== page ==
Birding Fort Worden

After browsing a few art stores and indulging in another delightful lunch at The Fountain Cafe, we headed to Fort Worden. We were greeted by the Belted Kingfisher on it accustomed railing who allowed a few shots before he flew away in a huff.

I suspect it is the Kingfisher that inevitably draws me back to this place because it’s one of the few places where I can count on seeing one close-up.

Of course, it doesn’t hurt that at times I spot other birds here that I hardly ever see anywhere else, like this Red-Necked Grebe in winter plumage

and the even-lesser-seen Rhinoceros Auklet.

To cap the day off, we stopped at Edensaw Woods on the way out-of-town and rekindled my lust for some quality wood-working tools.

Birding Fort Flagler

I couldn’t resist spending a day at Port Townsend during this beautiful stretch of weather no matter how guilty I felt. After all, there will be plenty of rainy days coming up when I can finish all those chores I’ve been putting off for years. Christmas cookies are a mixed blessing, anyway.

Luckily, we were rewarded for indulging ourselves. Birding was good, and the sun made for near perfect photographic conditions. These Pelagic Cormorants

were exactly where they were supposed to be.

Attracted by a dead harbor seal, this Bald Eagle

refused to leave, standing its ground as we gave it a wide berth.

It took me a while to identify this lone shorebird as a Dunlin

in winter plumage. Its breeding plumage is so distinctive that I’ve always tended to ignore its other characteristics.

There’s no mistaking a Brant for anything else when seen at this range.

Raptors at Theler Wetlands

It’s not just the Great Blue Herons that have returned to Theler Wetlands. Winter is a good time to find raptors at Theler, though there not nearly as common as herons. They aren’t nearly as willing to pose for the camera, either, which is why it seems special when you manage to catch a shot like this one of a Northern Harrier backlit by the morning sun.

Unfortunately, more often than not harriers fly low to the ground, blending in with the background.

Rarely do you get lucky and catch a shot of a Cooper’s Hawk basking in the sunshine on a rail seemingly indifferent to you or your camera.

I thought I’d managed to capture a great shot of this Kestrel, but half of it was underexposed while the other half was overexposed.

While it was great fun to watch this pair of Bald Eagles courting, they were soaring so high in the sky that I had to radically crop the shot even to get this.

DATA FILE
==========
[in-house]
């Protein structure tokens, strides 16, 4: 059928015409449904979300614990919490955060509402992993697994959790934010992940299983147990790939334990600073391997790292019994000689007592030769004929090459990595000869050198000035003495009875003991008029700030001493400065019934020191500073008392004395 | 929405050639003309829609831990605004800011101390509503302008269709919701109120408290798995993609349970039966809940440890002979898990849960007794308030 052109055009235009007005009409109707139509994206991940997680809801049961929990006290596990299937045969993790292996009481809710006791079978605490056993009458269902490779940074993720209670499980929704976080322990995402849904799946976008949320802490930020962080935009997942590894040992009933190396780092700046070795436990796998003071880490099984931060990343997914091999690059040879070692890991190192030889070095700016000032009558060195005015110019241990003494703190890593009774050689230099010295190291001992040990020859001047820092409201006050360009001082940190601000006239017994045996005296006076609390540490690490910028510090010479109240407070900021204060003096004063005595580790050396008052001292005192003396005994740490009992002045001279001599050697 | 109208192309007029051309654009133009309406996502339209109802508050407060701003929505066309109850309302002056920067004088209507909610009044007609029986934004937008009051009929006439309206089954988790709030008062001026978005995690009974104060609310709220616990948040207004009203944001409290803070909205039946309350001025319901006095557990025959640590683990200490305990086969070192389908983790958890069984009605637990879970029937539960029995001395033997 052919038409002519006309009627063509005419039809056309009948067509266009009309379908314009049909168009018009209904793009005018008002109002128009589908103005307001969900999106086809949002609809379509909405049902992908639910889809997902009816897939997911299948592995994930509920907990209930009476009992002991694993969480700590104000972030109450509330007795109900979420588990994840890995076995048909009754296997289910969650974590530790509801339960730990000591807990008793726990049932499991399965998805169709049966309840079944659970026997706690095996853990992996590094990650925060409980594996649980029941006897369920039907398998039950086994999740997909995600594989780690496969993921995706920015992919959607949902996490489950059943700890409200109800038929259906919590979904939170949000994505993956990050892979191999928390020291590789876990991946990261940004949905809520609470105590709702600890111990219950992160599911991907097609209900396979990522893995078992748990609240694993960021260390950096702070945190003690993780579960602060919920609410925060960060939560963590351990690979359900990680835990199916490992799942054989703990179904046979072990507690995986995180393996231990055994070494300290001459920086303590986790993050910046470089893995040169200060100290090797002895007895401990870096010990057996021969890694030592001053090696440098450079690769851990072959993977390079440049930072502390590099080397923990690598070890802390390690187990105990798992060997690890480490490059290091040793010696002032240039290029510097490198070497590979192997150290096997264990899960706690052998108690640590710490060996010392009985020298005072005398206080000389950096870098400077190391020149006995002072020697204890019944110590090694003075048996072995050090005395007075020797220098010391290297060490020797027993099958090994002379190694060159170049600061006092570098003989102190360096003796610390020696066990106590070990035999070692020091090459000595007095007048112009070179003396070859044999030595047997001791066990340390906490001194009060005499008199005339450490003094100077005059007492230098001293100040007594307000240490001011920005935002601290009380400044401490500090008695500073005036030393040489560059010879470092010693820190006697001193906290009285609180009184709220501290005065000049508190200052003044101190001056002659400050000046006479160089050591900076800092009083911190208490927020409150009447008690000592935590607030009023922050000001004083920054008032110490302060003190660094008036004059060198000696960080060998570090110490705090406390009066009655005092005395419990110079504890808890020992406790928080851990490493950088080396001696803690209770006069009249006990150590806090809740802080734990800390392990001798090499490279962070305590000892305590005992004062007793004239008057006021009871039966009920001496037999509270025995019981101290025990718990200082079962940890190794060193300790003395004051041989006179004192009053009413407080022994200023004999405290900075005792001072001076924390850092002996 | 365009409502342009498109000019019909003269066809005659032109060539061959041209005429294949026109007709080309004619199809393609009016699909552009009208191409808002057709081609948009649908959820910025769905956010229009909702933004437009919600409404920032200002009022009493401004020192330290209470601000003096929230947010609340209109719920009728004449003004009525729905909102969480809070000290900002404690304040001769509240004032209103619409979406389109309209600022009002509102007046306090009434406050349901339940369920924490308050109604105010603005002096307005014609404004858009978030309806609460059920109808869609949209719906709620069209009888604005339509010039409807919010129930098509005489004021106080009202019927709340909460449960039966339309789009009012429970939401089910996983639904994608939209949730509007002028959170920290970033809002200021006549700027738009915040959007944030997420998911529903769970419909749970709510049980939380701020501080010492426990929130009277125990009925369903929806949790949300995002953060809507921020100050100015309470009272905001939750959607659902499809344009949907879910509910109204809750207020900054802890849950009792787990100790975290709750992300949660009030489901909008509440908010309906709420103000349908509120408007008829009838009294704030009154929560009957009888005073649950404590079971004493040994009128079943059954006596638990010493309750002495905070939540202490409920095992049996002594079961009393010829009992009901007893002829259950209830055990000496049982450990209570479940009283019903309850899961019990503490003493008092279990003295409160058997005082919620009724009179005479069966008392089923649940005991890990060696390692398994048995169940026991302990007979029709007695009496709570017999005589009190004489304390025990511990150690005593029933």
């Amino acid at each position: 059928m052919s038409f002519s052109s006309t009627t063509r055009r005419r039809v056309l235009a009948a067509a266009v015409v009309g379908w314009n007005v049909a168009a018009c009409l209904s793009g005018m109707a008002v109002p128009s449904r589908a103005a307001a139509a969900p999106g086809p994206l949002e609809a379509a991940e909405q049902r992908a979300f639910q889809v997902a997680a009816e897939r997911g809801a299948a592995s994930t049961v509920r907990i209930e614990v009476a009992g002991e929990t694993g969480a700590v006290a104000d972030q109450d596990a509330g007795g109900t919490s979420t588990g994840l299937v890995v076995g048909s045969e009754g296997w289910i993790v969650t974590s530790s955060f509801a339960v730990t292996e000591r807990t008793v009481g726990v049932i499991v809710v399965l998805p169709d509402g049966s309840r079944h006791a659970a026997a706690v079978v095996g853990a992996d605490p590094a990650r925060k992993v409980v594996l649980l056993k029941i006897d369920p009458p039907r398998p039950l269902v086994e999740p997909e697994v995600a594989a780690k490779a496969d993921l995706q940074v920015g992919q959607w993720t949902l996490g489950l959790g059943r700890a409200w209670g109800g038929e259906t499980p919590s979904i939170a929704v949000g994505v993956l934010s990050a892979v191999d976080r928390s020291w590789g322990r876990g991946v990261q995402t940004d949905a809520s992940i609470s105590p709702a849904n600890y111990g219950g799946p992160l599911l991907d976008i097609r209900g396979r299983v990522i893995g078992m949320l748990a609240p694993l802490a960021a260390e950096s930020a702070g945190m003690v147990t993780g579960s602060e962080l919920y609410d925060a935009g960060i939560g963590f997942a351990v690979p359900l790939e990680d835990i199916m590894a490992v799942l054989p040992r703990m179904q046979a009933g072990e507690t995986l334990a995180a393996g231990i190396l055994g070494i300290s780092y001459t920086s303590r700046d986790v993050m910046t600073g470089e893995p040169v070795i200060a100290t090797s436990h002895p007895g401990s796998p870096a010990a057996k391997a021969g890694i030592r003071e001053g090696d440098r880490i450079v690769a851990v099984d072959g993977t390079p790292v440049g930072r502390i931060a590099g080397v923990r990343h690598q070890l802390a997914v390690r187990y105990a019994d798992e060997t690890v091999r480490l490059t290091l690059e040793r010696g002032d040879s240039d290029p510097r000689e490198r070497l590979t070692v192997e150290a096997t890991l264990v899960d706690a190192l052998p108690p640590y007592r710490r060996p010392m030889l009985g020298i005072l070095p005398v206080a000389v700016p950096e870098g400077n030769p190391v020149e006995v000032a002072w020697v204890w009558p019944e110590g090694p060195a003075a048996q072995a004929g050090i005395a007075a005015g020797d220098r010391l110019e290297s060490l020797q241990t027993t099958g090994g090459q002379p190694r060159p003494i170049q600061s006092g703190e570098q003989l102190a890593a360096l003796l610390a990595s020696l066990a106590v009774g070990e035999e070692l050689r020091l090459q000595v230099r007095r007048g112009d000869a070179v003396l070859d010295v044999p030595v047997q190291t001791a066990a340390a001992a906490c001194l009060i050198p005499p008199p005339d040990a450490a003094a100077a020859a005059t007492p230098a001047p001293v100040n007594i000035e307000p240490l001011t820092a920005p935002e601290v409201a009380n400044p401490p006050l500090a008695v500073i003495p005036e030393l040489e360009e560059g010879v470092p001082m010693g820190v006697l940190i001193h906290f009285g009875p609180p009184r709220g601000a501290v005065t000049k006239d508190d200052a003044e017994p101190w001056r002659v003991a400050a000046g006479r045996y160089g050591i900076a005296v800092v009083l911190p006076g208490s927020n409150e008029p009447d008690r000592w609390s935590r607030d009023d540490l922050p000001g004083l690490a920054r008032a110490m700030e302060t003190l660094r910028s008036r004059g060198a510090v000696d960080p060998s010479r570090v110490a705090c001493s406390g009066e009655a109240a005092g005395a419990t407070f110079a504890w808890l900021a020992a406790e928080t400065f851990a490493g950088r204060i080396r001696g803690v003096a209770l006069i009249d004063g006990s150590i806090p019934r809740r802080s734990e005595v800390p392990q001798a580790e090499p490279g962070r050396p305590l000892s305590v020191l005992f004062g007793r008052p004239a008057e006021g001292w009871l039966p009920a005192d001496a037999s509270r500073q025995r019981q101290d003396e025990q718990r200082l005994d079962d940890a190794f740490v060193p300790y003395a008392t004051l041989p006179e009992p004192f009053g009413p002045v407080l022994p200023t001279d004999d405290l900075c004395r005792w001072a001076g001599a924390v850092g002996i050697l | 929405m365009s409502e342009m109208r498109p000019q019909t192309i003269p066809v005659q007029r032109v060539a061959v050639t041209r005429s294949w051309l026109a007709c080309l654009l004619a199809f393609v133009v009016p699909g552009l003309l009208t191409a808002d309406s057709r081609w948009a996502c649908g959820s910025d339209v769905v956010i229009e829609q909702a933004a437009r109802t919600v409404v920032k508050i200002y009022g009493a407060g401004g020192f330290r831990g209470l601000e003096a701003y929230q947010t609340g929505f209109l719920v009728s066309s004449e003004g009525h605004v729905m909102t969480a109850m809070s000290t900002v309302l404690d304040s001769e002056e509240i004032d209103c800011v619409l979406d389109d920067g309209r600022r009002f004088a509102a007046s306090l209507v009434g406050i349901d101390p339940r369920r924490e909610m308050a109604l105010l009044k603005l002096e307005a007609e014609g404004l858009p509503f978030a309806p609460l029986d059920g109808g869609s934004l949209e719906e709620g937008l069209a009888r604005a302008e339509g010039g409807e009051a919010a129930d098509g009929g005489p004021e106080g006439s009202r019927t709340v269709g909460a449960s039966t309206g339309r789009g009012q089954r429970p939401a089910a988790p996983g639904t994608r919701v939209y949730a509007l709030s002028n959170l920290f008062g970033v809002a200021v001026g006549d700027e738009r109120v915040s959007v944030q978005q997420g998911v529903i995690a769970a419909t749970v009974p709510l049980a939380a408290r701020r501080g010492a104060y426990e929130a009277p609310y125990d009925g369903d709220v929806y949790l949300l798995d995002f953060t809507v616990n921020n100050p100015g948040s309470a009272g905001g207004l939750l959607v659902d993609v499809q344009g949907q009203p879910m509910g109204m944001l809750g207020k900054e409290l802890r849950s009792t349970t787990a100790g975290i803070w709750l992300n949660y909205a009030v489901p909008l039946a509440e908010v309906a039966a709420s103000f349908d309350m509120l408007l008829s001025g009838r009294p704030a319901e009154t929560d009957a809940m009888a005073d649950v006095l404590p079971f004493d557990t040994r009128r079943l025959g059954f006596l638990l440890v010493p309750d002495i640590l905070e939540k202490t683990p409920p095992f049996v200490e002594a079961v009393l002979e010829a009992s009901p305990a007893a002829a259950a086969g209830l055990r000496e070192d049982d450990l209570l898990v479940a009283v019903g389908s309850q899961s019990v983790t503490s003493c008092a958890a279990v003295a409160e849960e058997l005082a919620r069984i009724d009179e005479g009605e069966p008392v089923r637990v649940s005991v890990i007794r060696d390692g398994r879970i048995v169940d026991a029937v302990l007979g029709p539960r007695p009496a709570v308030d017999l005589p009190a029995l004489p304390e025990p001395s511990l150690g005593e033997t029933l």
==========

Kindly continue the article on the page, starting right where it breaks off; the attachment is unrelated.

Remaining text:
Photos or no photos, birding is my favorite way to exercise and to bring harmony back to my life.

Farewell to Capitol Reef National Park

We didn’t have enough time to walk much of Capitol Reef NP, but the two hikes we did manage were quite different from our earlier hike in Goblin Valley.

We were constantly amazed what waited us around the corner on our walks.

It was only from the road, though, that we caught glimpses of the park's varied topography.

Though I wanted to get to get to Ogden on the day we left, I couldn’t resist the temptation to pull off the road and get yet another shot.

It was probably no accident that the park headquarters was built directly across from this view.

It was a fitting conclusion to a delightful trip.

More Pictures from Capitol Reef

I took so many pictures at Capitol Reef I’ve had a time narrowing down which shots to post here. The fact that it is really impossible to convey the size of these rock formations hasn't made the process any easier. Unfortunately, images that demanded to be captured don’t seem nearly as impressive flat on the screen.

That said, I’ve enjoyed reviewing the images and processing them. Most of these shots were taken as we entered the park from the East side, before we entered the heart of the park. Although we were glad to see the fall foliage, I suspect these shots might have been even more spectacular with green trees contrasting with the cliffs.

Navaho Dome is an easily recognizable landmark.

I’ll have to admit, though, that the mesas were my favorite landmark,

possibly because they remind me of all the John Wayne westerns I saw as a kid.

Really, though, it was virtually impossible to turn around without discovering startling beautiful structures

The Colors and Textures of Capitol Reef

As I process all the HDR scenics I took at Capitol Reef, the beautiful colors and the beautiful textures stand out. I don’t remember ever seeing as much orange rock as we saw in Capitol Reef.

As if the reds and oranges weren’t enough, the rock cliffs reveal layer after layer of sedimentary strata.

There is a stark beauty here that is hard to find anywhere else.